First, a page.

Andy Griffith Celebrated At UNC's Wilson Library
Posted June 14, 2001
CHAPEL HILL — A new exhibit at UNC-Chapel Hill's Wilson Library features one of the school's most famous students -- not Michael Jordan, but rather, the beloved sheriff of Mayberry himself, Andy Griffith.
It is sure to appeal to trivia buffs.
"People visit the gallery They know Andy Griffith is a graduate of the university, and we often get questions about him and his career," says Laura Baxley, assistant keeper of the North Carolina collection gallery.
Baxley says these images answer many of the questions visitors may have about Griffith -- what he looked like as a boy growing up in Mt. Airy, the roles he played as a member of UNC's Playmakers Repertoire Company.
One shot shows him dressed as a Japanese man in an early performance. "It's a great shot because he's in full costume, and if someone hadn't told me it was Andy Griffith, I probably wouldn't have known that," Baxley says.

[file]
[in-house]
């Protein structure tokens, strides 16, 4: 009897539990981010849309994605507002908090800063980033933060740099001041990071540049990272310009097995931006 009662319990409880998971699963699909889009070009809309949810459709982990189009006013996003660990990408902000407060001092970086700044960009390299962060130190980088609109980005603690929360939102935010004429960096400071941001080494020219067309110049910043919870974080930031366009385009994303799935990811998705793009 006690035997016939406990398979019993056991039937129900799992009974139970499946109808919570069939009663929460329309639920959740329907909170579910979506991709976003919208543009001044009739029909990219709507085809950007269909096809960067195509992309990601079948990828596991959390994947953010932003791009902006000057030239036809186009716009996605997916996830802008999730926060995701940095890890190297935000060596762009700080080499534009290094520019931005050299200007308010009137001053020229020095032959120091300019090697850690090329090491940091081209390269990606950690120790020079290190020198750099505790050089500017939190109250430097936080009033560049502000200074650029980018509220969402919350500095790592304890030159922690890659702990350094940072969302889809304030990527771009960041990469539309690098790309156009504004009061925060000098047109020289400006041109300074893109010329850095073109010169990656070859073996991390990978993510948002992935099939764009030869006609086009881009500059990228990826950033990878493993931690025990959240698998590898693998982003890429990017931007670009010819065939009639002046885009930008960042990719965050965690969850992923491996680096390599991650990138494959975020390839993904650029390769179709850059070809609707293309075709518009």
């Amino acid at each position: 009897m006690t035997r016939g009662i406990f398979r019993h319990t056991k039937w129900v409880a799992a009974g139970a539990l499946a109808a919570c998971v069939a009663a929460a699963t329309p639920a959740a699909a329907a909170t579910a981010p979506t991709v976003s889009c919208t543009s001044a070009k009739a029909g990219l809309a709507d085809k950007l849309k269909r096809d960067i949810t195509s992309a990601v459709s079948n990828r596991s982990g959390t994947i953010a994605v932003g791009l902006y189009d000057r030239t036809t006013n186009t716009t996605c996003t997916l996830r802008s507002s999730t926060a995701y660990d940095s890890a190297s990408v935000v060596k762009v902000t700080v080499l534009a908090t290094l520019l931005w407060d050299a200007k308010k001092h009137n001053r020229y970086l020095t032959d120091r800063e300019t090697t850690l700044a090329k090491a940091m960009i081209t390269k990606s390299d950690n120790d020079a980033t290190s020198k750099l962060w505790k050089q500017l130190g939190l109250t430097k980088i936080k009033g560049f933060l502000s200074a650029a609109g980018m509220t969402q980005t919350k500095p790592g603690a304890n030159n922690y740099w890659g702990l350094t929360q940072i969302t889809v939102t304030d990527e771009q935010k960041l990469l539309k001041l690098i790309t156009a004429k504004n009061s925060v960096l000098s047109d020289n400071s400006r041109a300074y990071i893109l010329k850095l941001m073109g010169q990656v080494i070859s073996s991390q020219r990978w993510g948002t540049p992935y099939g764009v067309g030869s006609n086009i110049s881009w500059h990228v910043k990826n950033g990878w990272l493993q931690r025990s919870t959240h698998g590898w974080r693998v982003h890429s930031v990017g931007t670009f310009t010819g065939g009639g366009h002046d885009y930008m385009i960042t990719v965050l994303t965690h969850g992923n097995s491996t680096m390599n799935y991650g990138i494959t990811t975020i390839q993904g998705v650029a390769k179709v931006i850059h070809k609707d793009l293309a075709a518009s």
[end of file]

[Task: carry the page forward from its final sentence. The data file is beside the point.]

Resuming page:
Mostly the photographs and artifacts tell the story of a career born on this campus, where Griffith was forced to re-map his career goals.
"In fact, he disliked his sociology class so much that he walked out and took an "F" in it, and that of course pretty much ended his dreams of becoming a Moravian minister," Baxley says.
Griffith took to the stage as an actor and comic. One routine became a famous comedy record: "What It Was, Was Football."
The record inspired a character which inspired a play, a movie, even a comic book. From stage, to film and then to TV, Griffith's career inspired coloring books, trivia games even a restaurant chain.
"I think one thing that will stand out most is a can of Andy Griffith navy beans," Baxley says.
And people, especially North Carolinians, bought the beans and watched the shows, because Andy was and still is, one of us.
"He never forgot the fact that he was from North Carolina. He was never afraid to announce that fact and even incorporated it into a lot of his characters," Baxley says.
Organizers hope Andy himself will come take a look at what's in the exhibit. The exhibit is free and open to the public. It runs through Aug. 22.